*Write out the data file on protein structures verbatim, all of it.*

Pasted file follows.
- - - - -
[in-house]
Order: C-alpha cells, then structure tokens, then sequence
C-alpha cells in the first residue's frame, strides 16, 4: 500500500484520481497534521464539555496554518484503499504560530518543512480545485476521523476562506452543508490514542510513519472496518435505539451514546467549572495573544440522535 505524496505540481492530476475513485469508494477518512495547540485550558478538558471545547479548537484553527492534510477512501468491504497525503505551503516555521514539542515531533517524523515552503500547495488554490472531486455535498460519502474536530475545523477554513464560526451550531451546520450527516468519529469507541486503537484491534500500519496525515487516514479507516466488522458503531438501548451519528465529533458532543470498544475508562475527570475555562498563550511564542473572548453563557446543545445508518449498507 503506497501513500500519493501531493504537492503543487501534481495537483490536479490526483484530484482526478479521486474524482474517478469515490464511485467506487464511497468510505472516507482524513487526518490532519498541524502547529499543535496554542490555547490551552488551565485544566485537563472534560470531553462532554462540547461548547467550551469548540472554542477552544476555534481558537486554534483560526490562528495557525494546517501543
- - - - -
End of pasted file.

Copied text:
[in-house]
Order: C-alpha cells, then structure tokens, then sequence
C-alpha cells in the first residue's frame, strides 16, 4: 500500500484520481497534521464539555496554518484503499504560530518543512480545485476521523476562506452543508490514542510513519472496518435505539451514546467549572495573544440522535 505524496505540481492530476475513485469508494477518512495547540485550558478538558471545547479548537484553527492534510477512501468491504497525503505551503516555521514539542515531533517524523515552503500547495488554490472531486455535498460519502474536530475545523477554513464560526451550531451546520450527516468519529469507541486503537484491534500500519496525515487516514479507516466488522458503531438501548451519528465529533458532543470498544475508562475527570475555562498563550511564542473572548453563557446543545445508518449498507 503506497501513500500519493501531493504537492503543487501534481495537483490536479490526483484530484482526478479521486474524482474517478469515490464511485467506487464511497468510505472516507482524513487526518490532519498541524502547529499543535496554542490555547490551552488551565485544566485537563472534560470531553462532554462540547461548547467550551469548540472554542477552544476555534481558537486554534483560526490562528495557525494546517501543